previous day
next day
all days

View: session overviewtalk overview

10:00-10:30Coffee Break
10:30-12:30 Session 6: Proof Theory / Non-Classical Logics
A Uniform Formalisation of Three-Valued Logics in Bisequent Calculus

ABSTRACT. We present a uniform characterisation of three-valued logics by means of bisequent calculus (BSC). It is a generalised form of sequent calculus (SC) where rules operate on the ordered pairs of ordinary sequents. BSC may be treated as the weakest kind of system in the rich family of generalised SC operating on items being some collections of ordinary sequents. This family covers several forms of hypersequent and nested sequent calculi introduced for providing decent SC for several non-classical logics. It seems that for many non-classical logics, including some many-valued, paraconsistent and modal logics, this reasonably modest generalization of standard SC is sufficient. In this paper we examine a variety of three-valued logics and show how they can be formalised in the framework of bisequent calculus. All provided systems are cut-free and satisfy the subformula property. Also the interpolation theorem is constructively proved for some logics.

Buy One Get 14 Free: Evaluating Local Reductions for Modal Logic
PRESENTER: Ullrich Hustadt

ABSTRACT. We are interested in widening the reasoning support for propositional modal logics in the so-called modal cube. The modal cube consists of extensions of the basic modal logic K with an arbitrary combination of the modal axioms B, D, T, 4 and 5. We revisit recently developed local reductions from all logics in the modal cube to a normal form comprising sets of clausal formulae with associated modal levels. We extend these reductions further to the basic modal logic K, called definitional reductions. This enables any prover for K to be used to solve the satisfiability problem for all logics in the modal cube. We also present alternative, axiomatic, reductions based on ideas originally proposed by Kracht, providing new theoretical results and improved bounds on the size of the reductions. We compare both sets of reductions combined with state-of-the-art provers for K on a large set of parametric benchmarks for all logics in the modal cube. The results show that the provers per- form better with reductions based on the clausal normal form than the axiomatic reductions.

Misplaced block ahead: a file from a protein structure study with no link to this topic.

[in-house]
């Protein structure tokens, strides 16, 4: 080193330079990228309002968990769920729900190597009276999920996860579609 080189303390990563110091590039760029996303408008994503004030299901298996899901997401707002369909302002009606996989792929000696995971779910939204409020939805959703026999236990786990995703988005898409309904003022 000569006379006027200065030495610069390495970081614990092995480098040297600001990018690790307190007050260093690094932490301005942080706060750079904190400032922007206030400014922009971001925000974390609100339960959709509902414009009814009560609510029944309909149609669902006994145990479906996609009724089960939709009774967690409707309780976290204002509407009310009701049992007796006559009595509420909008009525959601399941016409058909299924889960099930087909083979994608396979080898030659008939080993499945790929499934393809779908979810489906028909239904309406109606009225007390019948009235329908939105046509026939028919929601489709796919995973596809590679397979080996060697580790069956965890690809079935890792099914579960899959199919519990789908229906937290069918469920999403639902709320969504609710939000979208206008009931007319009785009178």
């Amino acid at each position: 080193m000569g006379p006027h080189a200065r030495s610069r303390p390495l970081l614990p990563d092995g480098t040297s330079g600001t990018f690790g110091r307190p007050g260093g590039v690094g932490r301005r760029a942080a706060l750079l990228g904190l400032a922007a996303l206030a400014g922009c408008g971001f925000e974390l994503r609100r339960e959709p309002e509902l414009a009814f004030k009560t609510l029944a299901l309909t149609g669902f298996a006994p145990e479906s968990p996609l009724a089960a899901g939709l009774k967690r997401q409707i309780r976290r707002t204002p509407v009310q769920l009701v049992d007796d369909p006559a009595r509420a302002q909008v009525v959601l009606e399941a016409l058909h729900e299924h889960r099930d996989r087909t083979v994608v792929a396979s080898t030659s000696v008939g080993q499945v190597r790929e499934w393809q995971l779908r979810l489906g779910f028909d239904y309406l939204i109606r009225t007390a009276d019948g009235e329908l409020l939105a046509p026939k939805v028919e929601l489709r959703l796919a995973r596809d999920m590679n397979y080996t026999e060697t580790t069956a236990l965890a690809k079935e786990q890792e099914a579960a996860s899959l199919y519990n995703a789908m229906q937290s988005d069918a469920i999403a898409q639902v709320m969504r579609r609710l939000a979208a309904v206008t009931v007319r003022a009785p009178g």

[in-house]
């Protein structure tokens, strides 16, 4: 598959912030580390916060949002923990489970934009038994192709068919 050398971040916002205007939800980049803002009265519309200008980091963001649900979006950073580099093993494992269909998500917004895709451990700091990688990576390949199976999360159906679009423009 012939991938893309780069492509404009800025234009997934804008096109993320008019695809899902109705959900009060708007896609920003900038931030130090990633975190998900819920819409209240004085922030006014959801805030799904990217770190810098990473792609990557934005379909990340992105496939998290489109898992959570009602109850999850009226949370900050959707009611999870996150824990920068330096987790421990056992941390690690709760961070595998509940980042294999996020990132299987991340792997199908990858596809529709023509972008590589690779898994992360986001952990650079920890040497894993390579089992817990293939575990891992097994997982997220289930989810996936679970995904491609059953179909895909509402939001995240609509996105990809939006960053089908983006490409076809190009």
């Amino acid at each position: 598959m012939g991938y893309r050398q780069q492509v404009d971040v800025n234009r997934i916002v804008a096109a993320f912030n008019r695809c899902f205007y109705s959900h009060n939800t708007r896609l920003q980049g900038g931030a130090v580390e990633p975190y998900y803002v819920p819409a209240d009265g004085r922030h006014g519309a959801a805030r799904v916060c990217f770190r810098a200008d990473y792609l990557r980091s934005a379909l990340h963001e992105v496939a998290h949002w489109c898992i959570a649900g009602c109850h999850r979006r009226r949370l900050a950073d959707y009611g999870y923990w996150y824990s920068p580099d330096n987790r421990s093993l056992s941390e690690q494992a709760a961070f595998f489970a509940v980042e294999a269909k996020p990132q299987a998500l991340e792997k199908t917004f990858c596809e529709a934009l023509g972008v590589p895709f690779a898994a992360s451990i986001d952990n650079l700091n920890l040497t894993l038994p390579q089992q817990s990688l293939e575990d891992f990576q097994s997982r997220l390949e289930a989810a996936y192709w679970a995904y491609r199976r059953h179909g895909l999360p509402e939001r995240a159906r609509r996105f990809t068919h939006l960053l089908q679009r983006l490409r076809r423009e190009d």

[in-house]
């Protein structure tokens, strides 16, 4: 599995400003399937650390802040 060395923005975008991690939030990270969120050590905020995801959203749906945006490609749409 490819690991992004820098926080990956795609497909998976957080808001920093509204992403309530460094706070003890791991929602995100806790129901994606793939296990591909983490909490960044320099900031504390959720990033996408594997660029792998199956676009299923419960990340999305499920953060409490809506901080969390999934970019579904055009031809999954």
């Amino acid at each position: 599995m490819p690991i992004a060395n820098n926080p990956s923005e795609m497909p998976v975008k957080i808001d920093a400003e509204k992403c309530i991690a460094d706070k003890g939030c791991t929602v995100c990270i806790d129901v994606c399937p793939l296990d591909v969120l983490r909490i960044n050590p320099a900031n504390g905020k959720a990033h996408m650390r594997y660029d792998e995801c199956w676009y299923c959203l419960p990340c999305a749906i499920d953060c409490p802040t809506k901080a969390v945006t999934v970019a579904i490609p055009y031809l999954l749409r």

Towards a Verified Tableau Prover for a Quantifier-Free Fragment of Set Theory

ABSTRACT. Using Isabelle/HOL, we verify the state-of-the-art decision procedure for multi-level syllogistic with singleton (MLSS for short), which is a quantifier-free fragment of set theory. We formalise its syntax and semantics as well as a sound and complete tableau calculus for it. We also provide an executable specification of a decision procedure that applies the rules of the calculus exhaustively and prove its termination. Furthermore, we extend the calculus with a light-weight type system that paves the way for an integration of the procedure into Isabelle/HOL.

COOL 2 - A Generic Reasoner for Modal Fixpoint Logics
PRESENTER: Merlin Humml

ABSTRACT. There is a wide range of modal logics for which Kripke frames, or transition systems, do not provide adequate semantics. These logics typically involve probabilities, multi-player games, weights, or neighbourhood structures. Coalgebraic logic serves as a unifying semantic and algorithmic framework for such logics. It provides uniform reasoning algorithms are easily instantiated to particular, concretely given logics. This paper presents COOL 2, an implementation of fixpoint logics on the basis of the generic reasoning algorithms for coalgebraic logics. In concrete instances, we obtain a reasoner for the aconjunctive and alternation free fragments of the graded µ-calculus and the alternating-time µ-calculus. We evaluate the tool on standard benchmark sets for fixpoint-free graded modal logic as well as on a dedicated set of benchmarks for the graded µ-calculus.

Iscalc: an Interactive Symbolic Computation Framework (System Description)

ABSTRACT. The need to verify symbolic computation arises in diverse application areas. In this paper, based on earlier work on verifying computation of definite integrals in HolPy, we present a tool Iscalc for performing a variety of symbolic computations interactively. The tool supports user-level definitions and dependency among computations, allowing construction and reuse of custom theories. Side conditions are checked on a best-effort basis. The tool is applied to highly non-trivial computations from the textbook Inside Interesting Integrals.

12:30-14:00Lunch Break
14:00-15:30 Session 7: Rewriting
Confluence Criteria for Logically Constrained Rewrite Systems
PRESENTER: Jonas Schöpf